The FSU Astronomy Program invites the public to join us for special astronomical occurances. Viewing at the FSU Observatory requires that the sky be clear.
We have previously arranged for the public to have supervised access to the roof of the Lyons Science Building. Members of the Sandhills Astronomical Society have been on hand to answer questions about taking up astronomy as a hobby, and will assist the public in the use of telescopes. You could bring a telescope - especially if you'd like help learning to operate it.
Partial Solar Eclipse on 10/23/14
Professor Mattox will open the Observatory to the public for this at 5:45 pm. With the forecast available at 12:00 pm on 10/23/14, we can be assured of a very clear sky!
The Moon will begin to cover the Sun at 6:02 pm. Maximum eclipse will occur at 6:29 pm as the Sun sets, with 20% of the solar disk covered here in Fayetteville.
Total Lunar Eclipse on 10/8/14
This was posted prior to the eclipse: Professor Mattox will open the Observatory to the public for this at 6:00 am if it is very clear. At 10:40 pm on 10/7, there is a decent chance that the sky will be clear enough to open the observatory. A final decision will be posted by 5:20 am on 10/8. The Moon begins to move into the Penumbra of the Earth's shadow at 4:15 am. The dimming will become very noticeable when it begins to enter the Umbra of the Earth's shadow at 5:15 am. At 6:25 am, it will first be entirely within the Umbra. At 6:55, it will be at maximum eclipse. At 7:16, the Sun will rise. This is a potentially a rare selenelion eclipse, when the eclipse of the moon and the Sunrise are visible at the same time.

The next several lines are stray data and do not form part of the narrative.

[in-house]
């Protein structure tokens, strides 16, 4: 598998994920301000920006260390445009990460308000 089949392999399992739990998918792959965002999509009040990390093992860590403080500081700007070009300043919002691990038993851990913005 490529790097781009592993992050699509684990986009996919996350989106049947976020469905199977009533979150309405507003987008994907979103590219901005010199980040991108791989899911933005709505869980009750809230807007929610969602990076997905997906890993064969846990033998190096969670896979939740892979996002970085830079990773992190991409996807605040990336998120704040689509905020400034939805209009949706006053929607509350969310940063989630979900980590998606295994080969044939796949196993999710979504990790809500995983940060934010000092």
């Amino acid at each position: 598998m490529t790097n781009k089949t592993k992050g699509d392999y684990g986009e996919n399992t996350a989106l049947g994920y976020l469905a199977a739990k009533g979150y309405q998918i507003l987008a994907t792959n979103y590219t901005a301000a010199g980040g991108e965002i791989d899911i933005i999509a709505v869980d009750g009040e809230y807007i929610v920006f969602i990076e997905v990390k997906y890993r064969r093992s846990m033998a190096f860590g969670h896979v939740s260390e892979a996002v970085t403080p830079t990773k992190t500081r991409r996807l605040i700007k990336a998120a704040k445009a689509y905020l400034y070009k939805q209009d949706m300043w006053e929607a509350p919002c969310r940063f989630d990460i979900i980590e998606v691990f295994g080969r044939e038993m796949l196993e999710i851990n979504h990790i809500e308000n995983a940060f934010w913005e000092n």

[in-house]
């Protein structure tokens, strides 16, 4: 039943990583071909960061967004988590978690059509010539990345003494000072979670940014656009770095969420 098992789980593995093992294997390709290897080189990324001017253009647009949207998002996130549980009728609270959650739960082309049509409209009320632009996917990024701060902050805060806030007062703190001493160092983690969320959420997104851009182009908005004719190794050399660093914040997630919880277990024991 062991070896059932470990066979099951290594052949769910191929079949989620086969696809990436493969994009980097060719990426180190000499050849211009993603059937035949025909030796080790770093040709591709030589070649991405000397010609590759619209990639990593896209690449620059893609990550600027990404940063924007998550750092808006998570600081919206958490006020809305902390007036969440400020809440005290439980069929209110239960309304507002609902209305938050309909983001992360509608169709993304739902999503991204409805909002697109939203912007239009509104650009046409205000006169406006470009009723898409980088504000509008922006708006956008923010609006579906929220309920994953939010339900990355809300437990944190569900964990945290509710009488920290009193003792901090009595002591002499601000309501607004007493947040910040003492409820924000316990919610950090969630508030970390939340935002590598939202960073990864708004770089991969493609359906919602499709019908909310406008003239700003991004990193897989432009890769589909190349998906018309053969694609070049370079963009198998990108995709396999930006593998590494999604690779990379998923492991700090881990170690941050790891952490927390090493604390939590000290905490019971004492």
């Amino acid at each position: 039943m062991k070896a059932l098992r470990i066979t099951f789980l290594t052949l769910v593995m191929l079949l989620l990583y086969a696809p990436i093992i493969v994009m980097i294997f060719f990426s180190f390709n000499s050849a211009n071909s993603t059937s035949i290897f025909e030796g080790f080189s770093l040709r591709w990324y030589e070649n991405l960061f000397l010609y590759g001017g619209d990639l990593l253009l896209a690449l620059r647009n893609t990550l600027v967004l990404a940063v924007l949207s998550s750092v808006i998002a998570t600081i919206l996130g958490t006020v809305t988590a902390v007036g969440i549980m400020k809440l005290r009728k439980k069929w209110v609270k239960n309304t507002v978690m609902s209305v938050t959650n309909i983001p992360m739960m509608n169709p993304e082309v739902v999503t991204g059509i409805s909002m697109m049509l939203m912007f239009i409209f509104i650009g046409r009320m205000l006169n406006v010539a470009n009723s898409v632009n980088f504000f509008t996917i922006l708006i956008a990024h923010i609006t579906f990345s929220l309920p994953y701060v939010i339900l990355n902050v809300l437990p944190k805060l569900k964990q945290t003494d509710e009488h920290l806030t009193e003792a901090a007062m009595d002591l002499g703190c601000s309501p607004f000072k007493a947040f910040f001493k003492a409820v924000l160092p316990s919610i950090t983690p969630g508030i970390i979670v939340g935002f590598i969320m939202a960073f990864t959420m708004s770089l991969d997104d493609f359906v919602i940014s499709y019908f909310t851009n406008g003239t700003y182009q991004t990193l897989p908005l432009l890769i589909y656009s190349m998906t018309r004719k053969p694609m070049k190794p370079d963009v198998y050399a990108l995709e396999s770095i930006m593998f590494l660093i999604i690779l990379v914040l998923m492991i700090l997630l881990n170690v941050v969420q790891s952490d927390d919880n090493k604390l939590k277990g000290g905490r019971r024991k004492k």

It turned out that at 5:20, the sky was very clear! But I then had intermittency in internet access at home, and was unable to update this page (I was then using Time Warner Roadrunner).
I arrived at the Observatory at 6:01. Still very clear, but thin clouds were apparent at the horizon. The eclipsed Moon was apparent from our 5th floor location well into dusk. It was visible until 6:55 pm when it reached an altitude of 4 degrees.
The upper limb of the rising Sun was first apparent at 7:18. As the Sunrise prediction for out location was 7:16, a horizon due to tree obstruction of 1 degree altitude is indicated. And this is the case for our entire horizon (except in the direction of a few campus buildings). Thus, with atmospheric refraction causing both the Sun and Moon at the horizon to appear only 35 arcminutes higher than they actually are, our site (as good as it is for horizon), is not sufficient to see the selenelion eclipse phenomenon, even if there are no clouds.Mercury viewing
Beginning on 10/10/12 at 7:00 pm, the FSU Observatory was to be open (if it is clear) for public observation of Mercury - Mercury was expected to be visible from 7:15 to 7:30. The Observatory would have remained open until 8:30 to view additional objects. But, due to clouds, it was not possible to see Mercury. The Planetarium was open notwithstanding from 7:00 until 8:00 to present information about Mercury.